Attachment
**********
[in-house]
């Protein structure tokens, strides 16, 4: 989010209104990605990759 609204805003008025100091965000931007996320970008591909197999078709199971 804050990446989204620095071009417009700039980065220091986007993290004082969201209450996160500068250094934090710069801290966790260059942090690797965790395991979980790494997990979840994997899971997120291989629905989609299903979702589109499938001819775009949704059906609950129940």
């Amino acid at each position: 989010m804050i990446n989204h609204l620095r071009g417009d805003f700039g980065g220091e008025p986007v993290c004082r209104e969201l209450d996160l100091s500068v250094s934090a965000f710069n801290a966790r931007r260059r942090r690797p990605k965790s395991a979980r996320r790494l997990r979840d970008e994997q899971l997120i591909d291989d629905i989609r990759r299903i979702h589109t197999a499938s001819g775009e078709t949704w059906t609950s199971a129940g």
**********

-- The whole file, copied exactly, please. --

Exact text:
[in-house]
């Protein structure tokens, strides 16, 4: 989010209104990605990759 609204805003008025100091965000931007996320970008591909197999078709199971 804050990446989204620095071009417009700039980065220091986007993290004082969201209450996160500068250094934090710069801290966790260059942090690797965790395991979980790494997990979840994997899971997120291989629905989609299903979702589109499938001819775009949704059906609950129940």
């Amino acid at each position: 989010m804050i990446n989204h609204l620095r071009g417009d805003f700039g980065g220091e008025p986007v993290c004082r209104e969201l209450d996160l100091s500068v250094s934090a965000f710069n801290a966790r931007r260059r942090r690797p990605k965790s395991a979980r996320r790494l997990r979840d970008e994997q899971l997120i591909d291989d629905i989609r990759r299903i979702h589109t197999a499938s001819g775009e078709t949704w059906t609950s199971a129940g």